The National Party is throwing its support behind changes to gun laws, but says they don’t regret rejecting a raft of recommendations aimed restricting firearms access when they had the chance in 2017.
Meanwhile, former police minister Judith Collins is the only National MP outright supporting a ban on semi-automatic weapons for civilian purposes.
Following the Christchurch terror attack on Friday, Prime Minister Jacinda Ardern promised to change gun laws. The changes are expected to include a ban on semi-automatic weapons, and a buy-back scheme as well as a potential firearms register.
On Monday, Ardern said Cabinet had made “in-principle decisions” on what changes to gun laws would look like, and said there was support from New Zealand First and the Green Party.
National has said it supports changes to gun laws, and would work with the Government.
Leader Simon Bridges said National “wants to play a very constructive role” in the discussion and changes, but would not say if he supported any specific changes, but in relation to a ban on semi-automatic weapons, he said “it would be remarkable to justify any other position”.
Deputy leader, and former police minister, Paula Bennett said she did not have a personal view on whether semi-automatic weapons should be banned, saying she would wait to see what was proposed, then take a position as a caucus.
But former police minister Judith Collins was clear in her stance that there needed to be a ban on semi-automatic weapons for civilian purposes.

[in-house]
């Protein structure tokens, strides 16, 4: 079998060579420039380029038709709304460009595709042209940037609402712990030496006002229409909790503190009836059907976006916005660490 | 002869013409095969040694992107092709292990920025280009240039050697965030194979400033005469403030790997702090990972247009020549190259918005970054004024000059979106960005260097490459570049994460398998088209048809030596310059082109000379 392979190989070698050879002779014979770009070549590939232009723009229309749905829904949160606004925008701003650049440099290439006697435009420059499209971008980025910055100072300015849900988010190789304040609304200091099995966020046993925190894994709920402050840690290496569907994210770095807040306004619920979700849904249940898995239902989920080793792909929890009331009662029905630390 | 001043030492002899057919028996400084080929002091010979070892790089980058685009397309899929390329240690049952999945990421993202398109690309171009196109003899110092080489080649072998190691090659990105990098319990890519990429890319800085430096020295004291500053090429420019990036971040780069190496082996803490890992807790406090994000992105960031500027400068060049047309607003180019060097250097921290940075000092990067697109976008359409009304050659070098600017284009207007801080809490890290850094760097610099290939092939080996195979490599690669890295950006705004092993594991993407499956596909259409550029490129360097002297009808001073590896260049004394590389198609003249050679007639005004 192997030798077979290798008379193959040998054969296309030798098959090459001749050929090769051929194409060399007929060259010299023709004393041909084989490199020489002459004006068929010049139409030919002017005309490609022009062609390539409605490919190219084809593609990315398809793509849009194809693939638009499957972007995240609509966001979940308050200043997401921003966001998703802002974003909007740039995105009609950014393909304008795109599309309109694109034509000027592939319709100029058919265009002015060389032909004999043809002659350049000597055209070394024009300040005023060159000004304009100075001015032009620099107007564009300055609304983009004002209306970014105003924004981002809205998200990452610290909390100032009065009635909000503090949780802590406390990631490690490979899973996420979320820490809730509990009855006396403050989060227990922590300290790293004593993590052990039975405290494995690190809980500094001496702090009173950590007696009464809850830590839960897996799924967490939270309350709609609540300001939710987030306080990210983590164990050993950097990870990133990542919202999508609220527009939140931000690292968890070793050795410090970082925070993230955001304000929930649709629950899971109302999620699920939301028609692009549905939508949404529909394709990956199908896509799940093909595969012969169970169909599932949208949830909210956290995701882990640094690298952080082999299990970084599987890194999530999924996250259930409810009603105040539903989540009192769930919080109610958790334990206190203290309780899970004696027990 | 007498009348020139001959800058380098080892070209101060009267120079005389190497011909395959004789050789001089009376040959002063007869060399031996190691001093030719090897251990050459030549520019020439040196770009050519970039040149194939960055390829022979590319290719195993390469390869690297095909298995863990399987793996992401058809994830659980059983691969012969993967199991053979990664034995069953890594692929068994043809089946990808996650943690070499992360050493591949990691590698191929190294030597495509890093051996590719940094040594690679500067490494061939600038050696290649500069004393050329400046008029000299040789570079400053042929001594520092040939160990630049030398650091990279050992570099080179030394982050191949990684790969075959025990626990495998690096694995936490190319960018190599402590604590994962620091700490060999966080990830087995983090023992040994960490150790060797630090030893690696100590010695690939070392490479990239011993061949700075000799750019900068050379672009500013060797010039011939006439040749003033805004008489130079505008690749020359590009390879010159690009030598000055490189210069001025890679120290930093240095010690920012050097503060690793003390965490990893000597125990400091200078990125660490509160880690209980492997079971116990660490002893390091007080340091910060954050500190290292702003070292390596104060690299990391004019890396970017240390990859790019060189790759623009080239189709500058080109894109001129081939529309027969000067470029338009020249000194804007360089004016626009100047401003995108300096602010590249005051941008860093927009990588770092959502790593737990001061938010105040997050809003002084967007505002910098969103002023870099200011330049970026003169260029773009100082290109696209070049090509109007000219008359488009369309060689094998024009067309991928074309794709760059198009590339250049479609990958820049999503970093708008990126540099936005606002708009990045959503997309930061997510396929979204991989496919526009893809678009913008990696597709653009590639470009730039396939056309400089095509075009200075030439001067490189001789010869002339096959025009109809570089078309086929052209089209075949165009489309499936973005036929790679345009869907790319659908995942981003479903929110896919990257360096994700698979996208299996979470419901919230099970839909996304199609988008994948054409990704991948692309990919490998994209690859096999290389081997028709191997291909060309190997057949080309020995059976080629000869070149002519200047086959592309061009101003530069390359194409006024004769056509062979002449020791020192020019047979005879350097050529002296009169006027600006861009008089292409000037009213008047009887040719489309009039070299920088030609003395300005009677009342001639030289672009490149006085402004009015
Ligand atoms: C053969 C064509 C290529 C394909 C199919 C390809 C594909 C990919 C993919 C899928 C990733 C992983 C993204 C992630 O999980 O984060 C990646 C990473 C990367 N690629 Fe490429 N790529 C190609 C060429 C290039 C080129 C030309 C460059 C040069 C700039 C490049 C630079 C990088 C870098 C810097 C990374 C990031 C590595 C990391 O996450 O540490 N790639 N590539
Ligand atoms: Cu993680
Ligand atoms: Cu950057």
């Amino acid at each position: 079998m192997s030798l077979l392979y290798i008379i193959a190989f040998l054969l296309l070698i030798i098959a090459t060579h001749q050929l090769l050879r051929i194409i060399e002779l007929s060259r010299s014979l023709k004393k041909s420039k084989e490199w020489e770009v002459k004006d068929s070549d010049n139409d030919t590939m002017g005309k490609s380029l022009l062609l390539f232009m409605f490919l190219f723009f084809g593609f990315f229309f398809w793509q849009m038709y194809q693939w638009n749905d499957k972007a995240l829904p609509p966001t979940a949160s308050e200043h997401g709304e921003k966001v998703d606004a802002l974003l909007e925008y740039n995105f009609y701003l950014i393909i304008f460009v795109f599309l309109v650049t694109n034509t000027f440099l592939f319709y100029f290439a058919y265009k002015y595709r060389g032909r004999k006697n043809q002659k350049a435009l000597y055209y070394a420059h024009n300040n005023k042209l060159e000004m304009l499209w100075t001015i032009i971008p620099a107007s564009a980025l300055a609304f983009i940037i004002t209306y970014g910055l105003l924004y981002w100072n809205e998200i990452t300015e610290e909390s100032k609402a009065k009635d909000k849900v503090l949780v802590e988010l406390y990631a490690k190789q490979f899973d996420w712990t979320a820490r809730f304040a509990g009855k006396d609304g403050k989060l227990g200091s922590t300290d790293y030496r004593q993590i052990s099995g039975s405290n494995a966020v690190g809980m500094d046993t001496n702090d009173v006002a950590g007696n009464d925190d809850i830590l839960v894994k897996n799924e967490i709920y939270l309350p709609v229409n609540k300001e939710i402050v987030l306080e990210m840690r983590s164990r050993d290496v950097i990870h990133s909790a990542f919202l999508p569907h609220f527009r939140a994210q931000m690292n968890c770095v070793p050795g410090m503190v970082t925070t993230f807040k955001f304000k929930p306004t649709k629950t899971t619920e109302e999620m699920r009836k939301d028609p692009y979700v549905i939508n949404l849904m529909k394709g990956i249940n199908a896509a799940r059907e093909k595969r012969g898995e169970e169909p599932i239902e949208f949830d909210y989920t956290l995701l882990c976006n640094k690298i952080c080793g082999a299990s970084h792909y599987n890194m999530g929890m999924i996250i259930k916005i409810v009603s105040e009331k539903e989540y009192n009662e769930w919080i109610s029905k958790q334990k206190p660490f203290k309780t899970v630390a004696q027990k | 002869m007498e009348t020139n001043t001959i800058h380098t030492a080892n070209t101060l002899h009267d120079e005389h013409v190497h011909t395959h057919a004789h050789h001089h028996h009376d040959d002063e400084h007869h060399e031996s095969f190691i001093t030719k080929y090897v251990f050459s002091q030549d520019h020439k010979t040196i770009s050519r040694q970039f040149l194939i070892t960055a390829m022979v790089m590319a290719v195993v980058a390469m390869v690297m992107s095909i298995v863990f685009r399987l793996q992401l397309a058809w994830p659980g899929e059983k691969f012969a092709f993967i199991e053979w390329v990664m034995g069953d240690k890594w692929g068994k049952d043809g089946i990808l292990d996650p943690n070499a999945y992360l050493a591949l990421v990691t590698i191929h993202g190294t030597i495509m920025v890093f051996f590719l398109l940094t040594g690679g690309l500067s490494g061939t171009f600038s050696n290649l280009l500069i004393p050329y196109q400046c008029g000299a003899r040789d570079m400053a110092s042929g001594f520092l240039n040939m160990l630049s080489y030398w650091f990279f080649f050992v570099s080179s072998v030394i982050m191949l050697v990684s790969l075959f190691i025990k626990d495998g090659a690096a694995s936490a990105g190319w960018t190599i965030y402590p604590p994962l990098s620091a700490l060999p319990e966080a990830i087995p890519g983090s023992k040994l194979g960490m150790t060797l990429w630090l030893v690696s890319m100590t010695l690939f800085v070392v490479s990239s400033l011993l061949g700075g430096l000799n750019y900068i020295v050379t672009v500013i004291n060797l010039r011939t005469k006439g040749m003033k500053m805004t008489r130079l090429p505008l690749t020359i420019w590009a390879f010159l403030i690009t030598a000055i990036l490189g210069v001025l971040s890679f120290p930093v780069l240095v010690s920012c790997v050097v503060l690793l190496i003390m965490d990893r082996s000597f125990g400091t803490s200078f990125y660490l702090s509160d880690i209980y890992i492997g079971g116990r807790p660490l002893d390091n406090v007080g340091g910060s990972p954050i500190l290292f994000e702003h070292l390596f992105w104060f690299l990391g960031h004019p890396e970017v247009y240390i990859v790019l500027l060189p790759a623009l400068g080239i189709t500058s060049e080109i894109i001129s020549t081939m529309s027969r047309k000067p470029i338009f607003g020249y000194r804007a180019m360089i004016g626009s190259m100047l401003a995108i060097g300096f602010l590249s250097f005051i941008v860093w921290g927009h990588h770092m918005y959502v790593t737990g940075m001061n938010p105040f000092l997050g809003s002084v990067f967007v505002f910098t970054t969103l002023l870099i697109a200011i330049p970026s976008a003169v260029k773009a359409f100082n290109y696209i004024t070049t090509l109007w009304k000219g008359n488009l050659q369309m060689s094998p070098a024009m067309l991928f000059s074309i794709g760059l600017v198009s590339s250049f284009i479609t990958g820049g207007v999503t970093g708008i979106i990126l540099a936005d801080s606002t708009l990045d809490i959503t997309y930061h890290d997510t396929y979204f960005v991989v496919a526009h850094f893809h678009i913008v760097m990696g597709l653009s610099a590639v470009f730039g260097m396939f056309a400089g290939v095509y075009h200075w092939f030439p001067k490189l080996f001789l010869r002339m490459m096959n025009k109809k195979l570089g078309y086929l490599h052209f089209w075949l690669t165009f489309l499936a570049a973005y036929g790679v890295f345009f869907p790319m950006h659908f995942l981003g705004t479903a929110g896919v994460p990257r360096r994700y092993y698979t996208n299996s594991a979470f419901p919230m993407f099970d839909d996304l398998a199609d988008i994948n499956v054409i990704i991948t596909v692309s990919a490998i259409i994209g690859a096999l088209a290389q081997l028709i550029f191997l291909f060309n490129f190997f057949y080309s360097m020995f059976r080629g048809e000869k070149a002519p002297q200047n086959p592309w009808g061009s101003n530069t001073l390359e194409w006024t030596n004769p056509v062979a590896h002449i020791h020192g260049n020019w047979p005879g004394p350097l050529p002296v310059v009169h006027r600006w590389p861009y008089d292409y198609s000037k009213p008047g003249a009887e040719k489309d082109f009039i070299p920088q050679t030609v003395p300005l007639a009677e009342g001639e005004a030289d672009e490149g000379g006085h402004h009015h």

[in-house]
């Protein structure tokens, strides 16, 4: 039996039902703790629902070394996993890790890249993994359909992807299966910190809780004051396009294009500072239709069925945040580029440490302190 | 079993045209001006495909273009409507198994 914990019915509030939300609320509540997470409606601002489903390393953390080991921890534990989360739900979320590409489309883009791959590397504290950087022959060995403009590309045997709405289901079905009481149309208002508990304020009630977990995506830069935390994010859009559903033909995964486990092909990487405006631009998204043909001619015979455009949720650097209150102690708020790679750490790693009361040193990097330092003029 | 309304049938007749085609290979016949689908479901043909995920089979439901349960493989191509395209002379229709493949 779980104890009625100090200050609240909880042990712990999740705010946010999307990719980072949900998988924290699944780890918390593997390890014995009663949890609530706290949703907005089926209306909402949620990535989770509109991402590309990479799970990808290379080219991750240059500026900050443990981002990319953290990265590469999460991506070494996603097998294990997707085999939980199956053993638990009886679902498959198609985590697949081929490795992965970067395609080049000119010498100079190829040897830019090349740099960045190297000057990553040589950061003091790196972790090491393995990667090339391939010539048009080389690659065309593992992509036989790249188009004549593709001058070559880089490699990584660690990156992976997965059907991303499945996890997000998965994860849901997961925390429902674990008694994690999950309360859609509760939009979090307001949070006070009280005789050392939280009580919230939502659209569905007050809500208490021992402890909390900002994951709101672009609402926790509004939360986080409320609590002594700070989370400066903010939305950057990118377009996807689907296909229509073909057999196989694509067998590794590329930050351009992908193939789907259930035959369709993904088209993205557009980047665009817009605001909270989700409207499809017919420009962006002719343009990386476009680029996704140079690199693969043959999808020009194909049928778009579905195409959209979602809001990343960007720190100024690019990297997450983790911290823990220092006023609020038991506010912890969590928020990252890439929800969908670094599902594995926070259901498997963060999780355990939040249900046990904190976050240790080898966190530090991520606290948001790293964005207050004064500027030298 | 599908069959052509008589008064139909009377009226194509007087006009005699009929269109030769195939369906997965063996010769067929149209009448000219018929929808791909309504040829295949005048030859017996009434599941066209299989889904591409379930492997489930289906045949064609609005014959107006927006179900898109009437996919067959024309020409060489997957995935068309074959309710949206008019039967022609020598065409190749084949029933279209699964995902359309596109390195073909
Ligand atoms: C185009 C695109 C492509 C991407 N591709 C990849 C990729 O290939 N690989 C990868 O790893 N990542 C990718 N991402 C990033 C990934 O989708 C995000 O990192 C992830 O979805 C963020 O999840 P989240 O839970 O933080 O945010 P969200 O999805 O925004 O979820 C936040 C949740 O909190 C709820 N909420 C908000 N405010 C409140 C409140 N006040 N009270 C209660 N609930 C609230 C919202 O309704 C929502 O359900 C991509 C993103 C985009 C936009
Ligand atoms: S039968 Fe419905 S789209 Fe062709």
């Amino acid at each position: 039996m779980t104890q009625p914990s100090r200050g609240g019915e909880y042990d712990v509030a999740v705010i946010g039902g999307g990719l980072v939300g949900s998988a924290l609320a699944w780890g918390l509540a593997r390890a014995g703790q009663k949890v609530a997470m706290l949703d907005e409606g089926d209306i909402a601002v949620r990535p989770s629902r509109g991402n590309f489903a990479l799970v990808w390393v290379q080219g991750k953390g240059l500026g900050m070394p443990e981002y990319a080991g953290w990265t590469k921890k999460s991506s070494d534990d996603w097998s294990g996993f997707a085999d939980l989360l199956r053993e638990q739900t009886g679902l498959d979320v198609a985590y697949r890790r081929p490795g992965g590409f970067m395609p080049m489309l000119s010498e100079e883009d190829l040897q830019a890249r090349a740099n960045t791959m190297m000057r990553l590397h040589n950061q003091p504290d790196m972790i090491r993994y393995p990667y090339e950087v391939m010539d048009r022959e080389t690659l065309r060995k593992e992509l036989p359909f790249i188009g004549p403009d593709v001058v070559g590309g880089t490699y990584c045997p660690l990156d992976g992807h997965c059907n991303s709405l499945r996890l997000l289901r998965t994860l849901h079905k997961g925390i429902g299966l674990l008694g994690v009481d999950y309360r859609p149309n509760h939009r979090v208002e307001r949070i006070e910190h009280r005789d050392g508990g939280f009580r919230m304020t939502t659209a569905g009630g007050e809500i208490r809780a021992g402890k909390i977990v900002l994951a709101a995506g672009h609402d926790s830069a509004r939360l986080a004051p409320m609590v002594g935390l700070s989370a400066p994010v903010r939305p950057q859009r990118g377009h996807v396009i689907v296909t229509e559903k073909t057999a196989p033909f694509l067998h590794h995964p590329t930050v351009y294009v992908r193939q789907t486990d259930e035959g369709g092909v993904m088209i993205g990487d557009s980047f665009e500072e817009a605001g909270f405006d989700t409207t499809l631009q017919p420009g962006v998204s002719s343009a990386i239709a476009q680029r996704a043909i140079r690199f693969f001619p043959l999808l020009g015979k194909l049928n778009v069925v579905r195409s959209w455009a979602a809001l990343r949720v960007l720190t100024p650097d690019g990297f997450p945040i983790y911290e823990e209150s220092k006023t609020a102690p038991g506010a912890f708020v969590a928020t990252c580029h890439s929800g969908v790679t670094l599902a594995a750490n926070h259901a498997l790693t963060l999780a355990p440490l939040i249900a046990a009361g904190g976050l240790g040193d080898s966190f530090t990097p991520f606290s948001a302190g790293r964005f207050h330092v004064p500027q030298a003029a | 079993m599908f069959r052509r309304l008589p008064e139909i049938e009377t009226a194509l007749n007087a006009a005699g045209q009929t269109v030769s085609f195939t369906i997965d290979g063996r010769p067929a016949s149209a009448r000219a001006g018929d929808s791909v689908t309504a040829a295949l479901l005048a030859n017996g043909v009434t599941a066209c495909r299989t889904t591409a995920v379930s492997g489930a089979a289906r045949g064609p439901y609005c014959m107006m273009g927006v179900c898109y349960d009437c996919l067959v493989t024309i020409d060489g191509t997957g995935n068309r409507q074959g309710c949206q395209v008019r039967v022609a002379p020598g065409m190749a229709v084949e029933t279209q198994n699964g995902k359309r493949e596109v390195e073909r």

Collins was known as a tough police minister. She also passed legislation in 2012 which banned pistol-type grips on semi-automatics, which would allow people to ‘shoot from the hip’. One of Collins’ most well-known photos is of her shooting a gun.
When asked about National’s previous resistance to cracking down on firearms, Bridges said, “we can run through all of these things, that was then. Everything changed on Friday”.
Police spokesman Chris Bishop mirrored those comments, saying the public mood had shifted following the events on Friday.
“Every Parliament has had the opportunity to significantly tighten gun laws in the past, we have not done that,” he said.
“But as the Prime Minister has said and as Simon has said, the world changed on Friday, and Parliament needs to change with it.”
When asked whether National regretted not doing more to restrict the availability of potentially dangerous firearms, he said: “What’s done is done. The world has changed”.
Bennett, who rejected recommendations to place tighter categorisations on semi-automatics and possessing ammunition, said “there’s no point in having hindsight, it’s a great thing, but that was that time. We’re in unprecedented times now”.
When asked whether she regretted the decision, she said it was more important to look forward, and refused to answer a question on whether she would reject the same recommendations if they were in front of her today.
Talking about New Zealand’s vocal gun lobby, Bennett said she had not noticed them holding a disproportionate amount of power when it came to firearms legislation.
“It’s not something that has swayed previous decisions for me. I know everyone thinks it does.
“But at the end of the day, we have a range of New Zealanders, we’re a unique country, and we need to make sure that we’re reflecting that,” Bennett said.